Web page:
Struggling readers

Create Summer Readers with "Audie 2015" Audiobook Standouts

Here's list to grow readers from the world of audiobooks, the format for learning that engages struggling and other readers when books in print do not.

The format, that is essential for students with print disabilities, helps learners access the same books that their peers are reading in print. The literacy that can result from "ear reading" creates "academic" knowledge and the "social" opportunity to "talk books" and be part of literacy conversations struggling readers so often miss.

Video Trailers Whet Learner Appetites for Audiobooks: A Strategy for Struggling Readers

I Am Malala by Malala Yousafzai and Christina Lamb is a trailer from Viewing the video is a strategy that could engage readers with an audiobook and its author and or illustrator before listening.

8 Literacy Ideas on How to Use Learning Ally Audiobooks to Deter a Summer Slide

Summer reading can be painful when decoding problems and/or a slow reading rate means a child or teen will struggle to read traditional books in print. Instead, reading accessible book formats can turn the experience into something exciting—reading for pleasure.

Alternative Formats

Audiobooks, especially those that have built-in learning supports that some learners need, help to develop literacy skills, maintain gains during the school year, and deter an academic slide.

An Argument About Matching Texts to Students

A reader wrote:

My main response is toward your general notion of the research surrounding teaching kids "at their level."

How Much Text Complexity Can Teachers Scaffold?

How much of a "gap" can be compensated through differentiation? If my readers are at a 400 Lexile level, is there an effective way to use a 820 level chapter book?

This is a great question. (Have you ever noticed that usually means the responder thinks he has an answer).

Mother-Daughter "Accessible" Book Club: Inspired by Common Sense Media with a Twist

It is Mother's Day weekend. Reading books together can build strong connections between moms and their daughters, says the popular education and advocacy group that promotes safe technology and media for children.

Library of Congress: "Accessible" Books by DiCamillo, Patterson, Scieszka: Pure Joy for Dyslexic, Other Struggling Readers

Lucky guests can set aside "author studies" today, May 6. They will learn about literacy from the masters when the authors of Stinky Cheese Man And Other Fairly Stupid Tales (Jon Scieszka), The Bridge to Terabithia (Katherine Paterson), and Flora & Ulysses: The Illuminated Adventures (Kate DiCamillo) convene at the Library of Congress (LOC) for an event that is open to the public and sure to be crowded.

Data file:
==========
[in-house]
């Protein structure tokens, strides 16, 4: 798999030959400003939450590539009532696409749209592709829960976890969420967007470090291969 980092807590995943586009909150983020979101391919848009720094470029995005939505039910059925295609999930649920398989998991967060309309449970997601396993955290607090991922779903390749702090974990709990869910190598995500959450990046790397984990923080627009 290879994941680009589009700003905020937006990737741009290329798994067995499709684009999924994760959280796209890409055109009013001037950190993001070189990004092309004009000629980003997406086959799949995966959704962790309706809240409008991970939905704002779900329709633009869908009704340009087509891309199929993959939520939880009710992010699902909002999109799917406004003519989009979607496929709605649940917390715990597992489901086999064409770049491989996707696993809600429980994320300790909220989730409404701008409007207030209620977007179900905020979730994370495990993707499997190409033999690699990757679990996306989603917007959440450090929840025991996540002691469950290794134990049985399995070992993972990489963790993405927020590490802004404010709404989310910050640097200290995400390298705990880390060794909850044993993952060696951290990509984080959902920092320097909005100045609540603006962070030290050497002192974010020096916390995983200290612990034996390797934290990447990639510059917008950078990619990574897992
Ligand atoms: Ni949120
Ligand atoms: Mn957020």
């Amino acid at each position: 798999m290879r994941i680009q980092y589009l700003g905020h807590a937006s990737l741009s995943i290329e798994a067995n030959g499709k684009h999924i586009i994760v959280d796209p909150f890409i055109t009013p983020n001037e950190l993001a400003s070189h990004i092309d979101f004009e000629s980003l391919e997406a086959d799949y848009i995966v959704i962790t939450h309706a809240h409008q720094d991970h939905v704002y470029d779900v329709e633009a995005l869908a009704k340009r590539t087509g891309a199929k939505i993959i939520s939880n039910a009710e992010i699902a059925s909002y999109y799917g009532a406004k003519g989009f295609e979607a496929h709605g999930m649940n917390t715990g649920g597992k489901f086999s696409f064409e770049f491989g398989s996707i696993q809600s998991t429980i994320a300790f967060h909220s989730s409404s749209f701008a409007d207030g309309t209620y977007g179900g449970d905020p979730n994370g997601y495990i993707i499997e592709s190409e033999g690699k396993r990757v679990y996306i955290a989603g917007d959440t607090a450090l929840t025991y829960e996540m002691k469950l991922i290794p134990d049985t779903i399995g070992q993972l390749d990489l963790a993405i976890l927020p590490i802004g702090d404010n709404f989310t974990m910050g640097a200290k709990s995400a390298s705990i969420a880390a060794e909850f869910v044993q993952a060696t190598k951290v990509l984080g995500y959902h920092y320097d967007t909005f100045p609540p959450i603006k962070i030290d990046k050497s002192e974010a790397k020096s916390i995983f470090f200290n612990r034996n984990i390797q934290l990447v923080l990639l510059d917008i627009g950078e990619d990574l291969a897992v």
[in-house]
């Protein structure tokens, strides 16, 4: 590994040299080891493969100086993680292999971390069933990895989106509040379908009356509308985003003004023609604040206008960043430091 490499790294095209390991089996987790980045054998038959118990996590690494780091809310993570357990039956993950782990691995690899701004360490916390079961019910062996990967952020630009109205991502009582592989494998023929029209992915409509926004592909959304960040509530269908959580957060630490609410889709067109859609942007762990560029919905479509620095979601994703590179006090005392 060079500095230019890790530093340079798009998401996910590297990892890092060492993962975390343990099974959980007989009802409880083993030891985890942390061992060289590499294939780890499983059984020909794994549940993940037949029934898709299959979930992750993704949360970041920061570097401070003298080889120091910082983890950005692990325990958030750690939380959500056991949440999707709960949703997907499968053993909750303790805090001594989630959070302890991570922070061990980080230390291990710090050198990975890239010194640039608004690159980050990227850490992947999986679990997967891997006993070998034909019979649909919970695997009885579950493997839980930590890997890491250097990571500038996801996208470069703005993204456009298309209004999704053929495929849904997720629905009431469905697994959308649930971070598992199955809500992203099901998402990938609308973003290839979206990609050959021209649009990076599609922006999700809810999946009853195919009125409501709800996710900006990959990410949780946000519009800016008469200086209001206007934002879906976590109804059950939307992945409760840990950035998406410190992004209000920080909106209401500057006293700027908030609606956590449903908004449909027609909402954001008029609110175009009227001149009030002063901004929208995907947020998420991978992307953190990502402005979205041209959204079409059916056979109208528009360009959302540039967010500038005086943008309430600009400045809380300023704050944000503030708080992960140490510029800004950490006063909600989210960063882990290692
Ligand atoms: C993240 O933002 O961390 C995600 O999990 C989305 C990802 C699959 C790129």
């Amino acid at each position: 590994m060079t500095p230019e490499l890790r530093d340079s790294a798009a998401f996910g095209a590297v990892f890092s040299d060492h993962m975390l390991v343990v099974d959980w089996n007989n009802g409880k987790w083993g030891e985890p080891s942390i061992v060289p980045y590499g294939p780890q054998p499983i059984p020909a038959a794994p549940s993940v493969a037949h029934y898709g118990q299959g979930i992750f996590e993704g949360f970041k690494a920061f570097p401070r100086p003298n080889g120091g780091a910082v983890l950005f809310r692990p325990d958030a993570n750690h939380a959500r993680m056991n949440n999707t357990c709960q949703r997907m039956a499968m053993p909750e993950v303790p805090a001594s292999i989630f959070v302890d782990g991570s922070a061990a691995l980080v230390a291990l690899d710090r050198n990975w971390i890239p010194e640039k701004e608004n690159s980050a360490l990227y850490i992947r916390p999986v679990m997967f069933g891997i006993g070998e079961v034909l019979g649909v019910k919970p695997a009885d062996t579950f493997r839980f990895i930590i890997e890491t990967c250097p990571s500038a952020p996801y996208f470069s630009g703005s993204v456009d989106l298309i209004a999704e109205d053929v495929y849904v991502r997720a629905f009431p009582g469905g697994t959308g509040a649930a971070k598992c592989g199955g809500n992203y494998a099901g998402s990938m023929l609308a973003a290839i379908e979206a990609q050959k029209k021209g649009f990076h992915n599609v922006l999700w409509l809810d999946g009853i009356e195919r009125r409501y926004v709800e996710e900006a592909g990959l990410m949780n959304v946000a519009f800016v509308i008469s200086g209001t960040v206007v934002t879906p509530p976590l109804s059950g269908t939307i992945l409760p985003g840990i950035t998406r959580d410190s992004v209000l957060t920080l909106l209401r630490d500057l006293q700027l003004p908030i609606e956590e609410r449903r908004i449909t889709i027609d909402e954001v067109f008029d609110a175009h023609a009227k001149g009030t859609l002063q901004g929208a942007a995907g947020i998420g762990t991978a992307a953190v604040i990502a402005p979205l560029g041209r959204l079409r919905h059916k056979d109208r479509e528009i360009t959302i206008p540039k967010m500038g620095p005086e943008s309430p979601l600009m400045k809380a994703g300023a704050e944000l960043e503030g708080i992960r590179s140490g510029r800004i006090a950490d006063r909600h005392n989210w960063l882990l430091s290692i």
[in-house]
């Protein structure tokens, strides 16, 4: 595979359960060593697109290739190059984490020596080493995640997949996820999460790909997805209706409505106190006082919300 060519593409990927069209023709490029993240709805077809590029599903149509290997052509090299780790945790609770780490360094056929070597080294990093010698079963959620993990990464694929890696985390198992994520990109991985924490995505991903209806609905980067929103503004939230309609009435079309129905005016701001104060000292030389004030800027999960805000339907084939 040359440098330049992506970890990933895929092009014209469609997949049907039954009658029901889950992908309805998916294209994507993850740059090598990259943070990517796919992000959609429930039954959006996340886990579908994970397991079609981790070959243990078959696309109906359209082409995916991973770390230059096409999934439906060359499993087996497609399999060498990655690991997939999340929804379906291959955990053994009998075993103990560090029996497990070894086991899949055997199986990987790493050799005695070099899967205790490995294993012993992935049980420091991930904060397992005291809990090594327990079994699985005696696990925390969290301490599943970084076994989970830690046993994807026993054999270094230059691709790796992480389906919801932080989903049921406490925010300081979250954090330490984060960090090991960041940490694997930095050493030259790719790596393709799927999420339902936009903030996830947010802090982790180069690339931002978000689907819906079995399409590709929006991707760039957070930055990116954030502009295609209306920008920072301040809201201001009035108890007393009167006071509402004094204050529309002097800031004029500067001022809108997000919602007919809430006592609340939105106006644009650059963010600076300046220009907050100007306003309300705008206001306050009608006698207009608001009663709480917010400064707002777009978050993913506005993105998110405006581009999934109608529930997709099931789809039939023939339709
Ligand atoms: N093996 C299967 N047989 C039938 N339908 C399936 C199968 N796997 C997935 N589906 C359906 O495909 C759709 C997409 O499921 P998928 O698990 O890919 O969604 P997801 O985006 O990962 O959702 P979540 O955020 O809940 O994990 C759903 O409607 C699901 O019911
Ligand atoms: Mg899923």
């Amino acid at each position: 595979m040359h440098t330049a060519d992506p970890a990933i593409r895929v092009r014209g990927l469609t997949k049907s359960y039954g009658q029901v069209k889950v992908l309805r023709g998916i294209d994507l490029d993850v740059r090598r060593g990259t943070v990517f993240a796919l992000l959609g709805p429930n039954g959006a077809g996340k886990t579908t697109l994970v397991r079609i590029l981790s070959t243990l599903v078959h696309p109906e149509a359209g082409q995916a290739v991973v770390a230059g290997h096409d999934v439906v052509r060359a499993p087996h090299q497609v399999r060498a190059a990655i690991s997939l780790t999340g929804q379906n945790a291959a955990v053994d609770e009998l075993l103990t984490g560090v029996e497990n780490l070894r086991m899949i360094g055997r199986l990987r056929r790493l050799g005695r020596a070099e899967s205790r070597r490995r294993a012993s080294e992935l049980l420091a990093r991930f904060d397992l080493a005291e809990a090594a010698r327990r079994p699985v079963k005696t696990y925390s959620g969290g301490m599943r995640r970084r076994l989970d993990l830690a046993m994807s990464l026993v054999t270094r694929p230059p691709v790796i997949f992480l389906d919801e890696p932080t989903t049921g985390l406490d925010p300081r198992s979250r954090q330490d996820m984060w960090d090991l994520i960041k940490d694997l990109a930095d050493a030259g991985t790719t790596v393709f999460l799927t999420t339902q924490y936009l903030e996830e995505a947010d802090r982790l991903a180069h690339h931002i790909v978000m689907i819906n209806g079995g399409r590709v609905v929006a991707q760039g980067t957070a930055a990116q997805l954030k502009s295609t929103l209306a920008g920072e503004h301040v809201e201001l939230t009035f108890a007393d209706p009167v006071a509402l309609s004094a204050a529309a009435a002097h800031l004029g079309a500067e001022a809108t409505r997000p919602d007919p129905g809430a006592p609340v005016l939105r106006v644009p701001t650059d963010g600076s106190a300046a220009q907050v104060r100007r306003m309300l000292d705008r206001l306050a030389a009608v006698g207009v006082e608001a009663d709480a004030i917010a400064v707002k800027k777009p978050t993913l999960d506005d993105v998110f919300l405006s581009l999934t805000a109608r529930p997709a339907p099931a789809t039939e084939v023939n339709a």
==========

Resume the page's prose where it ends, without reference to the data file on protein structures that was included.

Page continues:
Jump On In: Special Needs Radio Is a Quick, Smart Destination for Professional Growth, Insights

So many special education webinars, so little time. It is hard to choose. But, podcasts can be a short, sweet, and entertaining opportunity to inform teaching and learning.

Jump On In

When Sharon Plante uses her combined expertise of technology in education and learning disabilities for her #spedchat "Learning Differently" podcast interviews, the BAM Radio Network's Special Education Channel comes alive with 12 minutes of engaging key conversations, information, opinions, and resources. 

5 Reasons Why Dyslexic, Other Young Readers Need Accessible Books to Grow Emotionally

Young people with dyslexia and other print disabilities need the same opportunities for social-emotional learning as their peers. Some of this growth occurs as they read books. A student with a print disability needs the same benefit from literature; but this student requires an accessible version in order to access the text. This is possible at no cost and happening for students whose educational team considers and elects accessible education materials (AEM) during an Individualized Education Program (IEP) meeting. 

Books make a big difference

Working with children means that you work with the significant adults in their lives. I’ve often found — both personally and professionally — that parents are flummoxed by the huge number of messages about raising children; all too often parenting becomes fraught with guilt.

I also know that all parents simply want the best for their children. They just may not know how to provide it. I saw this firsthand when I worked with parents who had been separated from their children due to incarceration.


"There is no substitute for books in the life of a child." — May Ellen Chase